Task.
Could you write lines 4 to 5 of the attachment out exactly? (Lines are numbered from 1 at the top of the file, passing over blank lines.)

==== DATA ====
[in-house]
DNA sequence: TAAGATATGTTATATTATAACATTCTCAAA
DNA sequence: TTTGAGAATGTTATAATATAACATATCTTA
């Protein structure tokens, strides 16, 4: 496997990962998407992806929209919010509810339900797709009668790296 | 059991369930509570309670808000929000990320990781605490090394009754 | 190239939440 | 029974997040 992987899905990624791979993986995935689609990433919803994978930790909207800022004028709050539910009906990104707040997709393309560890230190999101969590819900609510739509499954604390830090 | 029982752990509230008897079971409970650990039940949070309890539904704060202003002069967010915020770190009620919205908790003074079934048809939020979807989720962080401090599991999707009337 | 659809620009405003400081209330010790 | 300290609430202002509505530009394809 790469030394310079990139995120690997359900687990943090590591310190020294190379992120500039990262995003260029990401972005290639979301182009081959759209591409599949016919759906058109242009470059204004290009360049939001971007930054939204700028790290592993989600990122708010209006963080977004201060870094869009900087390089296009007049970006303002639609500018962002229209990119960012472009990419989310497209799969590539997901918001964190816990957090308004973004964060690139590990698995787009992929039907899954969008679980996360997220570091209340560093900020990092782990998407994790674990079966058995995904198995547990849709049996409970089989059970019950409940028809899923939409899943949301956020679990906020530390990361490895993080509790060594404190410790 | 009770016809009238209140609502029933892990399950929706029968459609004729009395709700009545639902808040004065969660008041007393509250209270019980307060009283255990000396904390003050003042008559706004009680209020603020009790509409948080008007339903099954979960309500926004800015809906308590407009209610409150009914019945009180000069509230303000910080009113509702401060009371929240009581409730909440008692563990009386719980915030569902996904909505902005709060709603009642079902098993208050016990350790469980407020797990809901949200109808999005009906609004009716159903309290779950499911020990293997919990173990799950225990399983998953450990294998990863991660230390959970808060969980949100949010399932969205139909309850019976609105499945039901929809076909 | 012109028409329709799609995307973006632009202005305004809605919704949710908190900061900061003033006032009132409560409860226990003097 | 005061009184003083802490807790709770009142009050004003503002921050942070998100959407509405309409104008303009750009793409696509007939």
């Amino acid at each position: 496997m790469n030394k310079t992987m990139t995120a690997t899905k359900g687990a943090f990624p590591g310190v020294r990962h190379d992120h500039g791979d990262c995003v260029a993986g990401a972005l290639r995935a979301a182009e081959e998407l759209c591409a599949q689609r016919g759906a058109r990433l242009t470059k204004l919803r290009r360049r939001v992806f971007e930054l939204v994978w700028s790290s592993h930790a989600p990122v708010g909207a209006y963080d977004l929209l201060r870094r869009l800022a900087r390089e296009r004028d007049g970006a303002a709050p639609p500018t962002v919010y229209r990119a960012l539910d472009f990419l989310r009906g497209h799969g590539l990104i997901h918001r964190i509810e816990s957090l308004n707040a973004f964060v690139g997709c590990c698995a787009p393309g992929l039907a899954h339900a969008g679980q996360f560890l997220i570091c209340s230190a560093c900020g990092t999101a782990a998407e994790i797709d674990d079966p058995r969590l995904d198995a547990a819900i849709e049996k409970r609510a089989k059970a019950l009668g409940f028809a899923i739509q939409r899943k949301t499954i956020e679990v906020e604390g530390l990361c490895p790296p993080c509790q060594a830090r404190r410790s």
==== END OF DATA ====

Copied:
């Protein structure tokens, strides 16, 4: 496997990962998407992806929209919010509810339900797709009668790296 | 059991369930509570309670808000929000990320990781605490090394009754 | 190239939440 | 029974997040 992987899905990624791979993986995935689609990433919803994978930790909207800022004028709050539910009906990104707040997709393309560890230190999101969590819900609510739509499954604390830090 | 029982752990509230008897079971409970650990039940949070309890539904704060202003002069967010915020770190009620919205908790003074079934048809939020979807989720962080401090599991999707009337 | 659809620009405003400081209330010790 | 300290609430202002509505530009394809 790469030394310079990139995120690997359900687990943090590591310190020294190379992120500039990262995003260029990401972005290639979301182009081959759209591409599949016919759906058109242009470059204004290009360049939001971007930054939204700028790290592993989600990122708010209006963080977004201060870094869009900087390089296009007049970006303002639609500018962002229209990119960012472009990419989310497209799969590539997901918001964190816990957090308004973004964060690139590990698995787009992929039907899954969008679980996360997220570091209340560093900020990092782990998407994790674990079966058995995904198995547990849709049996409970089989059970019950409940028809899923939409899943949301956020679990906020530390990361490895993080509790060594404190410790 | 009770016809009238209140609502029933892990399950929706029968459609004729009395709700009545639902808040004065969660008041007393509250209270019980307060009283255990000396904390003050003042008559706004009680209020603020009790509409948080008007339903099954979960309500926004800015809906308590407009209610409150009914019945009180000069509230303000910080009113509702401060009371929240009581409730909440008692563990009386719980915030569902996904909505902005709060709603009642079902098993208050016990350790469980407020797990809901949200109808999005009906609004009716159903309290779950499911020990293997919990173990799950225990399983998953450990294998990863991660230390959970808060969980949100949010399932969205139909309850019976609105499945039901929809076909 | 012109028409329709799609995307973006632009202005305004809605919704949710908190900061900061003033006032009132409560409860226990003097 | 005061009184003083802490807790709770009142009050004003503002921050942070998100959407509405309409104008303009750009793409696509007939």
């Amino acid at each position: 496997m790469n030394k310079t992987m990139t995120a690997t899905k359900g687990a943090f990624p590591g310190v020294r990962h190379d992120h500039g791979d990262c995003v260029a993986g990401a972005l290639r995935a979301a182009e081959e998407l759209c591409a599949q689609r016919g759906a058109r990433l242009t470059k204004l919803r290009r360049r939001v992806f971007e930054l939204v994978w700028s790290s592993h930790a989600p990122v708010g909207a209006y963080d977004l929209l201060r870094r869009l800022a900087r390089e296009r004028d007049g970006a303002a709050p639609p500018t962002v919010y229209r990119a960012l539910d472009f990419l989310r009906g497209h799969g590539l990104i997901h918001r964190i509810e816990s957090l308004n707040a973004f964060v690139g997709c590990c698995a787009p393309g992929l039907a899954h339900a969008g679980q996360f560890l997220i570091c209340s230190a560093c900020g990092t999101a782990a998407e994790i797709d674990d079966p058995r969590l995904d198995a547990a819900i849709e049996k409970r609510a089989k059970a019950l009668g409940f028809a899923i739509q939409r899943k949301t499954i956020e679990v906020e604390g530390l990361c490895p790296p993080c509790q060594a830090r404190r410790s």